Queen Elizabeth II is enduring another loss.
Her longstanding lady-in-waiting Lady Farnham died on Dec. 29, the U.K.’s Telegraph reported on Sunday.
The 90-year-old had been the reigning monarch’s Lady of the Bedchamber since 1987 and traveled alongside her on the way to the Diamond Jubilee in 2012 after Prince Philip was hospitalized. According to the outlet, she was married to Barry Maxwell, the 12th Baron Farnham, who passed away in 2001.
Lady Farnham’s death follows the recent passing of another close confidante, the Duchess of Grafton. The outlet noted that the queen’s Mistress of the Robes served from 1967 until her death on Dec. 3 at age 101.
"It is very sad for the queen," a royal source told the outlet about the 95-year-old. "… It has not been a good year for the queen – losing her husband and the Duchess of Grafton and now Lady Farnham."
The insider described Lady Farnham as someone who was always "so good-humored."
"They were dear friends who supported the queen on official duties," the palace insider explained. "Unfortunately, a sad consequence of living a long life is that you have to say goodbye to a lot of people you care about."
Reps for the queen didn’t immediately respond to Fox News’ requests for comment.
Lady Farnham was born Diana Marion Gunnis. She married Lord Farnham in 1959 and they adopted two daughters. She had four grandchildren.
The outlet shared that Elizabeth will continue to be assisted on official duties by several long-serving ladies-in-waiting. They include Lady Susan Hussey, 82, who traveled with her in the car to Prince Philip’s funeral last April, as well as Dame Mary Morrison, 85, who has been Woman of the Bedchamber since 1960.
This holiday season was a somber one for Elizabeth. It was the first time in more than 70 years that she celebrated Christmas without Philip, who passed away at age 99.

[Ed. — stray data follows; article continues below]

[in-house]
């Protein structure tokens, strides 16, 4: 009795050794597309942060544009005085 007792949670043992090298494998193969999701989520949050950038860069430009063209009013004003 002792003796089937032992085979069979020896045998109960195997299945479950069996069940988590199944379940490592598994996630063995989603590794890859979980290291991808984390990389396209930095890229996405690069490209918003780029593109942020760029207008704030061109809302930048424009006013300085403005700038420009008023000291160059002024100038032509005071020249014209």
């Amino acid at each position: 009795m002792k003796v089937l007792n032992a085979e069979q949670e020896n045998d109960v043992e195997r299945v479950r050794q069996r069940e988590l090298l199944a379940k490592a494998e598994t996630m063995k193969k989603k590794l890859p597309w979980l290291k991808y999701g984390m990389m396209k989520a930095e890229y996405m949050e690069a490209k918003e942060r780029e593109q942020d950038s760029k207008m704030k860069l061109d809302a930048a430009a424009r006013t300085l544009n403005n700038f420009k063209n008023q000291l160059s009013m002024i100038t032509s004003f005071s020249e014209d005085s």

During her annual Christmas Day message, Elizabeth shared the pain she felt after the death of her husband as she encouraged people everywhere to celebrate with friends and family, despite the grief caused by the ongoing pandemic.
Saying she understood the difficulty of spending the holiday season "with one familiar laugh missing," the monarch delivered her address beside a framed photograph of her arm-in-arm with her beloved husband. On her right shoulder was the same sapphire chrysanthemum brooch she wore in the photo — a glittering statement pin that she also wore as a newlywed.
"Although it’s a time of great happiness and good cheer for many, Christmas can be hard for those who have lost loved ones," the queen said in the prerecorded message broadcast when many British families were enjoying their traditional Christmas dinner. "This year, especially, I understand why.’’
Despite her loss, the queen said her family was a "source of great happiness," noting that she had welcomed four great-grandchildren this year.
As the highly transmissible omicron coronavirus variant spreads rapidly across the U.K., the queen decided not to spend Christmas at Sandringham, the royal estate in eastern England where she traditionally spends the festive season with family. Instead, she spent the holidays at Windsor Castle, west of London, where she has remained throughout most of the pandemic.
Buckingham Palace announced that Elizabeth agreed to stage a service of thanksgiving for Philip's life in the spring.
The Associated Press contributed to this report.